Bless us all as one, Our Father,
with the Light of Your Presence,
for in the Light of Your Presence You give us…
a living Torah:
kindness, righteousness, blessing, mercy, life and peace.
(from the Amidah)
I’ve altered the English translation slightly:
Instead of “…gave us…” I used “…give us…”
Instead of “…Torah of life…” I used “…living Torah…”
I made “Torah” synonymous with the love of kindness, etc.
Torah is the demonstration of G-d’s Presence in the world.
Whatever the details, it’s their Source that’s of primary importance to us. Otherwise, it’s just another human teaching, regardless of how good or noble.
But that demonstration wasn’t only for one moment in history and one place in time. It’s a living Torah. G-d is present always and everywhere.
What’s more, G-d’s Presence isn’t simply a concept. It’s a personal experience.
Yogis call that experience “sat-chit-ananda” — Truth-Awareness-Bliss.
They combine three Sanskrit words into one, because the experience is ultimately indivisible.
Transcending our worldly concerns, even our thoughts themselves, we experience the truth of being alive:
“When we give ourselves up to the contemplation of G-d, our soul takes us into a region beyond our present physical world…We transcend, we go beyond the limitation of finite thought, and we draw therefrom power, strength and wisdom…If we have been nervous, tense or worried, we can, in a few minutes, cause ourselves to become calm…It is a deliberate and conscious change from our daily thinking to a communication with the infinite, through our soul…It has been said that we can experience union with something larger than ourselves, a sense of oneness with the power beyond…in that union, we shall find our greatest contentment and peace. That union we make and can experience only through our soul.”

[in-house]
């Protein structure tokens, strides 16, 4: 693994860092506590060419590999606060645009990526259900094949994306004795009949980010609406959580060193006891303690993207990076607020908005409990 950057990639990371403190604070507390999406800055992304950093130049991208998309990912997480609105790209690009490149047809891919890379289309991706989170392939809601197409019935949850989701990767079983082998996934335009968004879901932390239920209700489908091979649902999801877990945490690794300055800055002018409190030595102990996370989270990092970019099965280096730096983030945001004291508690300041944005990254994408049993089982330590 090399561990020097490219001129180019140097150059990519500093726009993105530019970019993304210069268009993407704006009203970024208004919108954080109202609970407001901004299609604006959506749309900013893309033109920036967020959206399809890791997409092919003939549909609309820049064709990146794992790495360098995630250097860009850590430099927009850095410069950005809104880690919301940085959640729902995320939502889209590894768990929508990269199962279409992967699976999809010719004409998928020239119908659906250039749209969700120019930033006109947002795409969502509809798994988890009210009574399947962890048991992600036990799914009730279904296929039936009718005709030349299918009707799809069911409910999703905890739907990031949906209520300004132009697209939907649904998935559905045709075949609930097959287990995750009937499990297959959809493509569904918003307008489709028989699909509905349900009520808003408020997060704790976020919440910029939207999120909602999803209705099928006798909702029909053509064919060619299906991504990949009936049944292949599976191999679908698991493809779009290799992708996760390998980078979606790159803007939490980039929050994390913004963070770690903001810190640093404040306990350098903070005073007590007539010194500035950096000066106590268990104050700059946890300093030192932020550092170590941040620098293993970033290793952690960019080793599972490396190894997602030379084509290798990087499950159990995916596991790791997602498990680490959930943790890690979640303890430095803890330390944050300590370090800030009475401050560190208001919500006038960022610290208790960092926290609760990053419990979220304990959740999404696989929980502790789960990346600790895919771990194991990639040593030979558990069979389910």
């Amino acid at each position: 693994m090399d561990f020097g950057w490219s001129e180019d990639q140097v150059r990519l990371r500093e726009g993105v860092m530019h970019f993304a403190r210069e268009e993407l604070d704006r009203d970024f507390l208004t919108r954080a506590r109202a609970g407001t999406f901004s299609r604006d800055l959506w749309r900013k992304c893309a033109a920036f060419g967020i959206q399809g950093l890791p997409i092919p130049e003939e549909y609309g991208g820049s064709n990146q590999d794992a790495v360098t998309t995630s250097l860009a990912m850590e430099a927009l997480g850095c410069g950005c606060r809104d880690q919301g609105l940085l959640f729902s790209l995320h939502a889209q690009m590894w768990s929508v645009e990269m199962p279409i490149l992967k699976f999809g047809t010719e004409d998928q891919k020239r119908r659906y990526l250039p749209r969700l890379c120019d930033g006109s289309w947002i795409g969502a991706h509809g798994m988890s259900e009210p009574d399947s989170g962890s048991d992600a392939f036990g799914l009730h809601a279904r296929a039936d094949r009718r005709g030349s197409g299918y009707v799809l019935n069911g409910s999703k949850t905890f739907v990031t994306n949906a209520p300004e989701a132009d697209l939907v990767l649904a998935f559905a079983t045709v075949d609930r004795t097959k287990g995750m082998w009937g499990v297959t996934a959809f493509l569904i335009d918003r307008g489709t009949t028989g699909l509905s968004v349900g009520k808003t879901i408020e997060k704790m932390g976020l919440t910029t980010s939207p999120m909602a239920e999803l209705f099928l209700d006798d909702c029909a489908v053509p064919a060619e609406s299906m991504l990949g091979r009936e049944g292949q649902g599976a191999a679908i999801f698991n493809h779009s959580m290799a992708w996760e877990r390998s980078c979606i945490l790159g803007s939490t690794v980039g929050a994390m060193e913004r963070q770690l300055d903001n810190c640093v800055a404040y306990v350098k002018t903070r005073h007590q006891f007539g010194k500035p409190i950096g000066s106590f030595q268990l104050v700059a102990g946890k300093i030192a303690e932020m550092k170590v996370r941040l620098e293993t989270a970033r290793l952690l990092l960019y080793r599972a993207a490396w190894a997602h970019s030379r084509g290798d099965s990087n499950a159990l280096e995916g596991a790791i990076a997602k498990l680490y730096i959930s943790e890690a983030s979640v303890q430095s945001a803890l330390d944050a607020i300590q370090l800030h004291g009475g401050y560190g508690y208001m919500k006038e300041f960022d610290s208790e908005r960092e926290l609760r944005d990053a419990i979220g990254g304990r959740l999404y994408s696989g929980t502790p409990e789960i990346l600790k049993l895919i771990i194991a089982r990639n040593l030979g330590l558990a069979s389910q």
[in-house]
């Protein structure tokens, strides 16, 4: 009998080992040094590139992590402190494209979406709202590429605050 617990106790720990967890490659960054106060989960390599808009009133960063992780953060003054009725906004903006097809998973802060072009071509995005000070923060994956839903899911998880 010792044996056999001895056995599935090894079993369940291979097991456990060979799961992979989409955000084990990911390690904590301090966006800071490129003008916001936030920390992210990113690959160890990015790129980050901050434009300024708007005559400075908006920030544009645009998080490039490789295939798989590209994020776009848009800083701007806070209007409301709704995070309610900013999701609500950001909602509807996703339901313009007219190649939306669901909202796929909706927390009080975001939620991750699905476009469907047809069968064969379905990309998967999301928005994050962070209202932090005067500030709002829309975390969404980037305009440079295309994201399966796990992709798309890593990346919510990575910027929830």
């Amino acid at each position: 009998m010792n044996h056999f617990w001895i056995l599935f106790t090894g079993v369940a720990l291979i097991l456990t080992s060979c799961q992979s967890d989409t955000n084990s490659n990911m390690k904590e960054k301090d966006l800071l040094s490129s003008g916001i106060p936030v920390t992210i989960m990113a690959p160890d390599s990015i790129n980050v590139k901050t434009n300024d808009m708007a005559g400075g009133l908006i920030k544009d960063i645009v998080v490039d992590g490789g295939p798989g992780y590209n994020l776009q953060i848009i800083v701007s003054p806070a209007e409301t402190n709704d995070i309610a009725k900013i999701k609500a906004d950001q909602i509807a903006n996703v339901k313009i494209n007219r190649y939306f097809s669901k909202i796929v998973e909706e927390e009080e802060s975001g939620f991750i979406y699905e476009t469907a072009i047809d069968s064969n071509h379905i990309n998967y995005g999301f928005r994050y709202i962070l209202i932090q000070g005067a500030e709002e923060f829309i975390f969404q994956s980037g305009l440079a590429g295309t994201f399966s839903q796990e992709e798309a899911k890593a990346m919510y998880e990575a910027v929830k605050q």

We can also experience Light.
Not as a “symbol” or “concept.” An actual Light.
A Joy that washes away every mote of worry, fear, and sadness.
Immersed in You,
anger, fear and sorrow vanish
sea-spray on hot sand;
shadows caught careless
in inescapable light. 
Sometimes Joy and Light and Peace are felt together.
Often, we, not yet spiritually mature, feel each separately.
As we grow, we feel them more as one.
G-d’s Light can seem to come upon us like G-d’s fire came upon the altar:
“Fire came out from G-d’s Presence and consumed the burnt offering and the fat portions on the altar.” 
But G-d’s Light, with kindness, righteousness, blessing, mercy, life and peace, is the Divine in all. It’s our own higher Self.
So, we pray that this same Light, and Joy and Peace be revealed in all hearts.
No sane heart would trade the beautiful Presence of G-d for fear and hatred and worry.
Affirming this for others, we open ourselves to It, too.
There can be no truly just, peaceful world without It.
 Schwartz, Charles and Bertie; Faith through Reason; National Women’s League of the United Synagogue of America; 1946; p. 28-9
 © 2014 by Rabbi Eli Mallon
 Vayikra/Lev. 9:24 (in parshah Sh’mi’ni)